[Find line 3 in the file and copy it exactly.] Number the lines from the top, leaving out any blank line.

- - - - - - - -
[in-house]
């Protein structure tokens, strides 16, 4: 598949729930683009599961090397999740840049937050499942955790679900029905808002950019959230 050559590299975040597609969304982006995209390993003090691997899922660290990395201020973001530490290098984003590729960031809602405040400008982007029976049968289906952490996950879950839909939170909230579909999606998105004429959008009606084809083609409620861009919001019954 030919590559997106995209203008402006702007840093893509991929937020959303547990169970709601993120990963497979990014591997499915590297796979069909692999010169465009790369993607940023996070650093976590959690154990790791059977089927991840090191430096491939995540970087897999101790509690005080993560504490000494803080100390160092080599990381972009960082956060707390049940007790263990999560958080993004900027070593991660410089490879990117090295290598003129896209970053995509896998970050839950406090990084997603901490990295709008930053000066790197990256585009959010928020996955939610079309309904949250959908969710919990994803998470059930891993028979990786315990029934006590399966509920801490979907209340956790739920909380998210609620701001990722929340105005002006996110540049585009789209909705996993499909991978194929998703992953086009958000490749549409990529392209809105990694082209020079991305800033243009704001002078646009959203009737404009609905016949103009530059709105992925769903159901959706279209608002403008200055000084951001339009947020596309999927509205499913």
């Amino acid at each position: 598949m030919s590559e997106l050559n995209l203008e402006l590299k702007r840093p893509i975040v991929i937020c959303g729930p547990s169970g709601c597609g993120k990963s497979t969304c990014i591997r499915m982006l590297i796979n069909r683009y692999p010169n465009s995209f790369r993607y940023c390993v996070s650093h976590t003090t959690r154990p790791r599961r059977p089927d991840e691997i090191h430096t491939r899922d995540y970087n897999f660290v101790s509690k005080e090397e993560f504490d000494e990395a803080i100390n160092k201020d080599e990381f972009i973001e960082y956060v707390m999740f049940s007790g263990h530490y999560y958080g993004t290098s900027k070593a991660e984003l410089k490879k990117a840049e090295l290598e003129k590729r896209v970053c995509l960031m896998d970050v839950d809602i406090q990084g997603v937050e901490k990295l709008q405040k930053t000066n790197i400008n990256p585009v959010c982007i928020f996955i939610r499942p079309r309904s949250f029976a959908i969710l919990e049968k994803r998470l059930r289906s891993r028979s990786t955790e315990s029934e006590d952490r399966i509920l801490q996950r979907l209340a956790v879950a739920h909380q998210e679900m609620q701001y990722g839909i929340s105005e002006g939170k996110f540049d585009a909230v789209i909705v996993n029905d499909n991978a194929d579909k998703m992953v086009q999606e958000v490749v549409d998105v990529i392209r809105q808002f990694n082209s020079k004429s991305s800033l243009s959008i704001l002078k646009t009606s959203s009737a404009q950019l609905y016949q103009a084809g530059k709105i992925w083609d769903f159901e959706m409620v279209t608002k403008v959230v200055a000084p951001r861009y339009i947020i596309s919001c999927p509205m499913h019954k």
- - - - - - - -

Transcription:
């Amino acid at each position: 598949m030919s590559e997106l050559n995209l203008e402006l590299k702007r840093p893509i975040v991929i937020c959303g729930p547990s169970g709601c597609g993120k990963s497979t969304c990014i591997r499915m982006l590297i796979n069909r683009y692999p010169n465009s995209f790369r993607y940023c390993v996070s650093h976590t003090t959690r154990p790791r599961r059977p089927d991840e691997i090191h430096t491939r899922d995540y970087n897999f660290v101790s509690k005080e090397e993560f504490d000494e990395a803080i100390n160092k201020d080599e990381f972009i973001e960082y956060v707390m999740f049940s007790g263990h530490y999560y958080g993004t290098s900027k070593a991660e984003l410089k490879k990117a840049e090295l290598e003129k590729r896209v970053c995509l960031m896998d970050v839950d809602i406090q990084g997603v937050e901490k990295l709008q405040k930053t000066n790197i400008n990256p585009v959010c982007i928020f996955i939610r499942p079309r309904s949250f029976a959908i969710l919990e049968k994803r998470l059930r289906s891993r028979s990786t955790e315990s029934e006590d952490r399966i509920l801490q996950r979907l209340a956790v879950a739920h909380q998210e679900m609620q701001y990722g839909i929340s105005e002006g939170k996110f540049d585009a909230v789209i909705v996993n029905d499909n991978a194929d579909k998703m992953v086009q999606e958000v490749v549409d998105v990529i392209r809105q808002f990694n082209s020079k004429s991305s800033l243009s959008i704001l002078k646009t009606s959203s009737a404009q950019l609905y016949q103009a084809g530059k709105i992925w083609d769903f159901e959706m409620v279209t608002k403008v959230v200055a000084p951001r861009y339009i947020i596309s919001c999927p509205m499913h019954k």